Achilles tendinopathy and its contributing pathologies has been a heavily researched topic throughout multiple professions. Although a unified consensus and classification on the underlying pathology is yet to be reached, a shift from the term tendinitis to tendinosis has slowly been adopted, and is now believed to follow a continuum. Previous incorrect belief of an inflammatory pathophysiology has lead to the development of treatment options that are inappropriate and unsuccessful, leaving the tendon unable to adequately heal or strengthen increasing its risk of repetitive re-injury and the development of chronic Achilles tendinopathy. As a result an understanding of the pathophysiology, its effect on lower limb function and biomechanical risk factors contributing to the development of Achilles tendinopathy need to be considered when developing a rehabilitation program to coincide with new research and to address the underlying degeneration and failed healing of the tendon.
Tendinopathy is a generic description that encompasses many pathologies of clinical conditions arising from chronic overuse in and around the tendon such as ruptures/tendinitis, tendinosis and paratendinitis, which can only be classified post histopathological examination (Maffulli, Sharma, & Luscombe, 2004; Khan, Cook, Bonar, Harcourt, & Astrom, 1999). There has been a shift to replace the pathological term ‘tendinitis’ with ‘tendinosis’ as increasing research fails to detect the presence of prostaglandin mediated inflammatory cell infiltration within the pathological tendon (Khan, Cook, & Kannus, 2002; Khan et al. 1999). Achilles tendinosis pathology is now attributed to a failure of the cell matrix to adapt to repetitive trauma. With fiber disorientation, collagen degeneration, and vascular ingrowth occurring, due to an imbalance between matrix degeneration and synthesis (Cook & Purdam, 2009; Maffulli et al. 2004). Healing and re-injury is believed to follow a continuum, with a chronic overuse tendon classified as being in the disrepair and/or degenerative tendinopathy stages. These two stages will display similar pathophysiology, with the level of damage and disruption being the distinguishing marker (Cook & Purdam, 2009).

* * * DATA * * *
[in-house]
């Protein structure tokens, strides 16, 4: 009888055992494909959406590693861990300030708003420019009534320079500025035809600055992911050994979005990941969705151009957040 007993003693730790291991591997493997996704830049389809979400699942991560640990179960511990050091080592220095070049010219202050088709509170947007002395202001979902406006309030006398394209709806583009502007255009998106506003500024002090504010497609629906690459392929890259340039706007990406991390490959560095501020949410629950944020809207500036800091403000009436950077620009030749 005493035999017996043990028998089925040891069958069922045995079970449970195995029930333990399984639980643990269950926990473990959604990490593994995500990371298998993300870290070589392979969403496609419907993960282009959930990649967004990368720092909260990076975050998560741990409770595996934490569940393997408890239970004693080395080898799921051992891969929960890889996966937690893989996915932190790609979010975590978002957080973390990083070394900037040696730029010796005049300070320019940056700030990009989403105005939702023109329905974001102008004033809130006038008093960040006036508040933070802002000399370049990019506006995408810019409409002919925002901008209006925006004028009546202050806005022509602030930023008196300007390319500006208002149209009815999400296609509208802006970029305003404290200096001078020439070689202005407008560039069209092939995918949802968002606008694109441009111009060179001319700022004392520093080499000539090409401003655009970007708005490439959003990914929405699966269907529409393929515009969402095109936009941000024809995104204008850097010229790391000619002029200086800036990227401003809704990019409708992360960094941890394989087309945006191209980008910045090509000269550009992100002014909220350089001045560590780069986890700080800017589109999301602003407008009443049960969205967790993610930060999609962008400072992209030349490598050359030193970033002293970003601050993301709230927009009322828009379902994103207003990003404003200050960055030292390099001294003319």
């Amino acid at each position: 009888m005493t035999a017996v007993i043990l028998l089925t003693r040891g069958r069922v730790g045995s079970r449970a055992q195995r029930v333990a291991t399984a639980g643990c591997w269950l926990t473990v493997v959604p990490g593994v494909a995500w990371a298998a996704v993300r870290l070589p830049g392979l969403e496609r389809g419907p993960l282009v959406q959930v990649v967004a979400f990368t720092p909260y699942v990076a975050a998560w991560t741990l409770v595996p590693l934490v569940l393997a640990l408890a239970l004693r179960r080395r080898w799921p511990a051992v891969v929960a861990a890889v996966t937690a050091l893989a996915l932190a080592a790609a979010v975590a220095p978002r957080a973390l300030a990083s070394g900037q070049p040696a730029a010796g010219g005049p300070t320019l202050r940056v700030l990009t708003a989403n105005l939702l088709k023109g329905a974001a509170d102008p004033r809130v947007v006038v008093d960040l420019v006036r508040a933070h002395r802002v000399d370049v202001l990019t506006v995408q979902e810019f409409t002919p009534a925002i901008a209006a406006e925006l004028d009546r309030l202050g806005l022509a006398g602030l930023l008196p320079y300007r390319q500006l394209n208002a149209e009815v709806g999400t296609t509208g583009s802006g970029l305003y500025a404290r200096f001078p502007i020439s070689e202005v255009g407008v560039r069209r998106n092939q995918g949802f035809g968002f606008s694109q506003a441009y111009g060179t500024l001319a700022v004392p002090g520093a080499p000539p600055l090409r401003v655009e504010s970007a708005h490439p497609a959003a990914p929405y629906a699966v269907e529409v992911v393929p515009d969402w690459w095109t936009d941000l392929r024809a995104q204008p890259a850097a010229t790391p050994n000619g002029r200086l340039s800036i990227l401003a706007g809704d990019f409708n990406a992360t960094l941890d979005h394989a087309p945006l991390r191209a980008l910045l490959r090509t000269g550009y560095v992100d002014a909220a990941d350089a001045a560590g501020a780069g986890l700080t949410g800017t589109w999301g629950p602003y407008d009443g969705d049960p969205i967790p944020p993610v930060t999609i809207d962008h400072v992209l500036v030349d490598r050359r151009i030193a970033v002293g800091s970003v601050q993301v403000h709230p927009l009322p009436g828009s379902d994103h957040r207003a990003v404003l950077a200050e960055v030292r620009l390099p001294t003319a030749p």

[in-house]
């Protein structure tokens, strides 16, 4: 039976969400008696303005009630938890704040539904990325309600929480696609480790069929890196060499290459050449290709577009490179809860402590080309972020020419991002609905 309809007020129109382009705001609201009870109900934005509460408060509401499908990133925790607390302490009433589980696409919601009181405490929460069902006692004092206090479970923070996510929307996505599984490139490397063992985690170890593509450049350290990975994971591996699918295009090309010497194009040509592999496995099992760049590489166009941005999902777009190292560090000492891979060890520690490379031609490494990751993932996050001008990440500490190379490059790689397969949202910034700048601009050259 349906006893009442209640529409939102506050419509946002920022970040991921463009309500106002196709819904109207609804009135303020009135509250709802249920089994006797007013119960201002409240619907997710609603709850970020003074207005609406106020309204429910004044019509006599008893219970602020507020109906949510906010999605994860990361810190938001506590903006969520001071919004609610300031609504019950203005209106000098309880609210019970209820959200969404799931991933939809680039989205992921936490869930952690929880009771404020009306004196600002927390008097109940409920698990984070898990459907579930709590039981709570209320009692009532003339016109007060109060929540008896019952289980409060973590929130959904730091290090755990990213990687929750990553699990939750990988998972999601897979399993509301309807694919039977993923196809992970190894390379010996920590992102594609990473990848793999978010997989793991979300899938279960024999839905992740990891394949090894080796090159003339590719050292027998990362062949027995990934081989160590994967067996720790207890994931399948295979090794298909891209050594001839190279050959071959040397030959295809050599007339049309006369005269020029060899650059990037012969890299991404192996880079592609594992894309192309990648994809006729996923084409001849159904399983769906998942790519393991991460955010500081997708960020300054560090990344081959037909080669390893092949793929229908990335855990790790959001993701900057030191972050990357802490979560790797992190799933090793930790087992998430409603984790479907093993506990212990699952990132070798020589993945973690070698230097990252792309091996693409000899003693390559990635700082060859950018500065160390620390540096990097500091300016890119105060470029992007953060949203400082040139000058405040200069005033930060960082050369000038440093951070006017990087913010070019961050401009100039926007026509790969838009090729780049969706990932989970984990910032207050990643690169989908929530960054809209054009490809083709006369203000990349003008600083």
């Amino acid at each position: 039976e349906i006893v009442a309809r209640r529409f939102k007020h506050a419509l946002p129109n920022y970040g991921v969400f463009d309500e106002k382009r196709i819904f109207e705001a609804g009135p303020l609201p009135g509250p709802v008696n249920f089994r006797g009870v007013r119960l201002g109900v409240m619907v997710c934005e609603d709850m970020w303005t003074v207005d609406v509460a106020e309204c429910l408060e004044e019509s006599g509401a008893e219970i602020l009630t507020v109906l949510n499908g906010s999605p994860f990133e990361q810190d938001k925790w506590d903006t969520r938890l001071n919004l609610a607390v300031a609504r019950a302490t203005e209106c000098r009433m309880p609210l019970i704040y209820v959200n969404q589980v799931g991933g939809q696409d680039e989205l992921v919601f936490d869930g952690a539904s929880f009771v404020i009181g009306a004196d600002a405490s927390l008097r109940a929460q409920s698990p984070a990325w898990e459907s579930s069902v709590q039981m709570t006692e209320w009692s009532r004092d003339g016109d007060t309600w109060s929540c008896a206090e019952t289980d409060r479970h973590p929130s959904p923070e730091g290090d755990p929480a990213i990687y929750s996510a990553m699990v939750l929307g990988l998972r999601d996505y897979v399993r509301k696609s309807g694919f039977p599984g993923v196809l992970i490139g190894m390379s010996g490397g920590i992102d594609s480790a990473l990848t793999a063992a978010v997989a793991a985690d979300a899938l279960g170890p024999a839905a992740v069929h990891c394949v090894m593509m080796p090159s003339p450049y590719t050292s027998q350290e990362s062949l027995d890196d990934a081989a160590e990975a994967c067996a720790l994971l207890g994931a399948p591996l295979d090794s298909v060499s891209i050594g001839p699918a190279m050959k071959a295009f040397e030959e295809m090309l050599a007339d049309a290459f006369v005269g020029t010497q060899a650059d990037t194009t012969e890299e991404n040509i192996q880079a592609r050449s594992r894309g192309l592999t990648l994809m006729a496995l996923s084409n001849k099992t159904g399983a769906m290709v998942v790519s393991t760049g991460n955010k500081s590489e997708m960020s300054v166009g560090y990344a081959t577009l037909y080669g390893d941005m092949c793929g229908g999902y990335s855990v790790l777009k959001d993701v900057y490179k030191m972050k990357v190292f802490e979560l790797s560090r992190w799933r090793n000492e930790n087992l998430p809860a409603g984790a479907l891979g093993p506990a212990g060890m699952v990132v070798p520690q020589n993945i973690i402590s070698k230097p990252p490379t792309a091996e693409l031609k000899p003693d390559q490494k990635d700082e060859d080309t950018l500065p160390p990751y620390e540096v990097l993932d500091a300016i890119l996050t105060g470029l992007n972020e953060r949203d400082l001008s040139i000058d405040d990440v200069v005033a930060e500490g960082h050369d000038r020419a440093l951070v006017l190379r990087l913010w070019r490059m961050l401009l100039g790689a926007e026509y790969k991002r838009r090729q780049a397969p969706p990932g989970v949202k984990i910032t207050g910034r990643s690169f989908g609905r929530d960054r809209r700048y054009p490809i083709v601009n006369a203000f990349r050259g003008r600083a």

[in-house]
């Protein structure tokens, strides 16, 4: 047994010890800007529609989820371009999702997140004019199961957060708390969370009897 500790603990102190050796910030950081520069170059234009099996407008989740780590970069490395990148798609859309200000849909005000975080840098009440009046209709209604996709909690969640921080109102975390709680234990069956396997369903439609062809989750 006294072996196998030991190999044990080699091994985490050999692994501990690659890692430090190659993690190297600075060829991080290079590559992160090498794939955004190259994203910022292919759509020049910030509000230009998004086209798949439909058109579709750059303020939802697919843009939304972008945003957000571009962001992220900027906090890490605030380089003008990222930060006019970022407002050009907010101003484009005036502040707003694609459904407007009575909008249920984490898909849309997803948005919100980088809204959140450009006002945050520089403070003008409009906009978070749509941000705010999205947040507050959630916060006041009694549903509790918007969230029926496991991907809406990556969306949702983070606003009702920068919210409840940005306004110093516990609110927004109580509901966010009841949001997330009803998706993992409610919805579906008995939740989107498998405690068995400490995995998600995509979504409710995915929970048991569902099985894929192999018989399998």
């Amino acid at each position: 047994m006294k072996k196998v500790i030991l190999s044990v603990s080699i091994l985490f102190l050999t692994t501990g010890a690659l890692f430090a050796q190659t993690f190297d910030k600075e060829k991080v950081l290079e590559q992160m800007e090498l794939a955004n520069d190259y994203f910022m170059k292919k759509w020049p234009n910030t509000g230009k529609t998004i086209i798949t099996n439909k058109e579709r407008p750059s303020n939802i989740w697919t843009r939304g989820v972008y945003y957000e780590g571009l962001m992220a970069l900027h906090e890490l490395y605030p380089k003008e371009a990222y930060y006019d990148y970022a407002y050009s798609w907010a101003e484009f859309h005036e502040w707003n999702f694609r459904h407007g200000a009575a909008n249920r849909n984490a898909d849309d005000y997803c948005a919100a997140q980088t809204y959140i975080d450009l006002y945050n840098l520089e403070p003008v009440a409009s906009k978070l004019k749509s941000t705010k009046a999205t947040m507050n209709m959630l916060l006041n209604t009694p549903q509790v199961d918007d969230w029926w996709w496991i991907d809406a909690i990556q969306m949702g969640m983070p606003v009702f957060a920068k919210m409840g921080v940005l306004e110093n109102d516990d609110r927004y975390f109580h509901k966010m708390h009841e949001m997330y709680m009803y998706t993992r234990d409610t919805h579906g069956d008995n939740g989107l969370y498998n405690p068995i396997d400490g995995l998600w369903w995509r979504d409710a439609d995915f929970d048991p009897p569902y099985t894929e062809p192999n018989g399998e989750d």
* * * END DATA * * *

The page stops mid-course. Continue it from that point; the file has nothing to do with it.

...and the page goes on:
The disrepair stage is described as the tendons attempt to heal its self during continual excessive loading. During this stage breakdown of the matrix occurs as increased numbers of chondrocytic and assomemyofibroblast cells appear resulting in increased cartilage and protein production, this can result in separation of collagen fibers further disorganizing the matrix. Tendons in this stage are thick with increasing stiffness. These changes can appear in very localized areas of then tendon and not necessary encompass the whole tendon. Some reversibility from this pathology is possible (Cook & Purdam, 2009).
During the degenerative stage there is greater amounts of ground substance and further destruction to the matrix with disruption of parallel...